Anaerobic Biological Solids

Upflow anaerobic sludge blanket digesters (UASBDs) and lagoons produce solids that are difficult to remove because of poor granulation and bulking. Air and nitrogen flotation can be employed to capture these solids effectively to improve effluent quality and, in the case of an anaerobic lagoon or anaerobic contact process, return them back to the process to enhance treatment.

A covered DGF was installed at a beverage plant to provide clarification of poorly granulated biological solids originating from a UASBD. As indicated in Table 3 (see PDF version of this article), total suspended solids (TSS) removal was quite high (82%), along with a high level of COD removal (67%) and phosphorous removal (84% Ortho-P) using a metal salt-based coagulant and flocculant prior to flotation. The process also thickened the biological solids to 8% TS, significantly reducing sludge hauling costs.

Metal Precipitants

DGF increasingly is being used to remove metals from industrial wastewater. Dissolved metals commonly are precipitated with pH adjustment and/or the addition of coagulants. These metal precipitates can be flocculated with polymer to increase DGF removal efficiency. Table 4 (see PDF version of this article) summarizes the removal of metals from acid mine drainage (AMD) using a DGF prior to discharge to a National Pollutant Discharge Elimination System (NPDES) outfall. The pH of the AMD was increased to precipitate metals prior to flotation, resulting in iron, manganese and aluminum removals greater than 86%.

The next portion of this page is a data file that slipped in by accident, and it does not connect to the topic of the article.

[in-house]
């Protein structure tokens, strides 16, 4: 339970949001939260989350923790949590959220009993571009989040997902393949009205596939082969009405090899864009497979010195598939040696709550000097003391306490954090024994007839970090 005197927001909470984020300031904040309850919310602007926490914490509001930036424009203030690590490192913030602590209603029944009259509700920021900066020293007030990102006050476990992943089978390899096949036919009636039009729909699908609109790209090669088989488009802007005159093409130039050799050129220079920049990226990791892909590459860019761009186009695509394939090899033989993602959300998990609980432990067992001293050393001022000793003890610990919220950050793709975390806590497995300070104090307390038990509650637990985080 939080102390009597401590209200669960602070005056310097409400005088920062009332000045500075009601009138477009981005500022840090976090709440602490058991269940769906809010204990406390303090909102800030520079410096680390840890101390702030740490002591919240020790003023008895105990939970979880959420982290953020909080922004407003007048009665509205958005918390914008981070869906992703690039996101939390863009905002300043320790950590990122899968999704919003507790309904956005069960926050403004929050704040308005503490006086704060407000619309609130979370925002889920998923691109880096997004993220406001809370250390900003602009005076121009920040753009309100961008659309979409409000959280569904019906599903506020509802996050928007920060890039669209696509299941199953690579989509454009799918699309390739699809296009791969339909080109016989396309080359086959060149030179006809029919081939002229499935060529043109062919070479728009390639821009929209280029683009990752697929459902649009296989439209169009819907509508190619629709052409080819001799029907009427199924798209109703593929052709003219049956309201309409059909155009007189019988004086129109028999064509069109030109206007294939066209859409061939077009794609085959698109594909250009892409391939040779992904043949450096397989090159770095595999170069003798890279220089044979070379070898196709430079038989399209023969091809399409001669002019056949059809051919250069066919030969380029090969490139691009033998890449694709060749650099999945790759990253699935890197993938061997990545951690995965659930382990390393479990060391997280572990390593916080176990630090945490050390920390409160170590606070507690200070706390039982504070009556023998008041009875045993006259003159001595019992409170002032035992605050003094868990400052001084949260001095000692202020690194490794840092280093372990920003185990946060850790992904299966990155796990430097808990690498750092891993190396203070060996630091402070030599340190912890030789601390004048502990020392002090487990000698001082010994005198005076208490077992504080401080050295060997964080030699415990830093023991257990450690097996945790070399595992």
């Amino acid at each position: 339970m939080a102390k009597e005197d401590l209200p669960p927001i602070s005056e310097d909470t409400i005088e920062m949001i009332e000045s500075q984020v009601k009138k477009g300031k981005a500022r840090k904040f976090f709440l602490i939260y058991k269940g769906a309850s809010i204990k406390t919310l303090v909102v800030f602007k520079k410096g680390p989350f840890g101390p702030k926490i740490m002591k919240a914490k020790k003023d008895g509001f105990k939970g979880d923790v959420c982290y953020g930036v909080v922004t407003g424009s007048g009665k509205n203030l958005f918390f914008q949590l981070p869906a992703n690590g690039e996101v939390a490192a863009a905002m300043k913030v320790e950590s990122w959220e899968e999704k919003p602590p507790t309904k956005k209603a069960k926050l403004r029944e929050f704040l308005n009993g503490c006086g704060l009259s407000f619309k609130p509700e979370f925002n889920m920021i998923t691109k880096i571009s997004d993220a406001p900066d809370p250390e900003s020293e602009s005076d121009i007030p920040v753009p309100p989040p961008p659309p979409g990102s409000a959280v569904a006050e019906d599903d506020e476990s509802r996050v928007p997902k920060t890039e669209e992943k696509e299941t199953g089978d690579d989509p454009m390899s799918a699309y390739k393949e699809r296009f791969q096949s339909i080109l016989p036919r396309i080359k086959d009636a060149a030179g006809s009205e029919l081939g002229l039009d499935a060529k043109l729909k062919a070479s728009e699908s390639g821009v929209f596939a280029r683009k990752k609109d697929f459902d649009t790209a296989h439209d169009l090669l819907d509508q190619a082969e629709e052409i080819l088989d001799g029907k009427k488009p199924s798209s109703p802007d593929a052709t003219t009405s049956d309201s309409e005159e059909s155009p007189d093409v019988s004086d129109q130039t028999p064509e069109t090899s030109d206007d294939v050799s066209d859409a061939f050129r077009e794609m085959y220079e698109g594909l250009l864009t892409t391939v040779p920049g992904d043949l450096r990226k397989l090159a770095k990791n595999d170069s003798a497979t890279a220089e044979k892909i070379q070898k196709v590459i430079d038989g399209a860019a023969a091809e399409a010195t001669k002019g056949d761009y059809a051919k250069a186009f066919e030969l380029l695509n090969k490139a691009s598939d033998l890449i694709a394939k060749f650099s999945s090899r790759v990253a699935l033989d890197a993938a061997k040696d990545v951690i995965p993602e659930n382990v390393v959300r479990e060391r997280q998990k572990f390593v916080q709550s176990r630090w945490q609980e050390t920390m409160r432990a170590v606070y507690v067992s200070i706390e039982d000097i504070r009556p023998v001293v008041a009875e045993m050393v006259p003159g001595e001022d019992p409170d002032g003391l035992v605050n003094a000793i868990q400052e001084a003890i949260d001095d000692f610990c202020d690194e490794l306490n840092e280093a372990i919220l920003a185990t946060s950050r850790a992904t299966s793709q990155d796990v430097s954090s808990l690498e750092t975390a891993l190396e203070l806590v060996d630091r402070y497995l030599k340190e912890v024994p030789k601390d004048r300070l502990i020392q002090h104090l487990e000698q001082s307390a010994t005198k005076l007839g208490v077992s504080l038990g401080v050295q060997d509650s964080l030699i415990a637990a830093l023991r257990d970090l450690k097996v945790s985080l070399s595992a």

Algae control has been a vexing problem in industrial ponds and lagoons. In many cases, effluent suspended solids limits are exceeded when algae blooms occur and cannot be controlled with biocides. Algae solids are very amenable to removal by flocculation followed by DGF.  This technology, therefore, is applicable not only to wastewater treatment but also algae carbon sequestration and biofuels processes.   

DGF has proven effective at removing algae, as illustrated in Table 5 (see PDF version of this article). The DGF was installed downstream of a lagoon and before an NPDES outfall. The effluent quality from the system (10 mg/L biochemical oxygen demand and 24 mg/L TSS) allows the discharger to meet its state discharge permit limits consistently.


As stricter nutrient limits are imposed across the country, the need for phosphorous removal is becoming more important to industrial facilities. Phosphorous can be precipitated with metal salts and removed in a DGF.

Recently, a DGF system was installed downstream of a biological treatment system with CGCs at a poultry processing plant to provide total phosphorous (TP) removal. Using aluminum chloride as a coagulant with a cationic flocculant, the DGF provides 90% TP removal with an effluent TP averaging 0.7 mg/L. Using the DGF system downstream of the CGCs reduced coagulant dosage and sludge volume.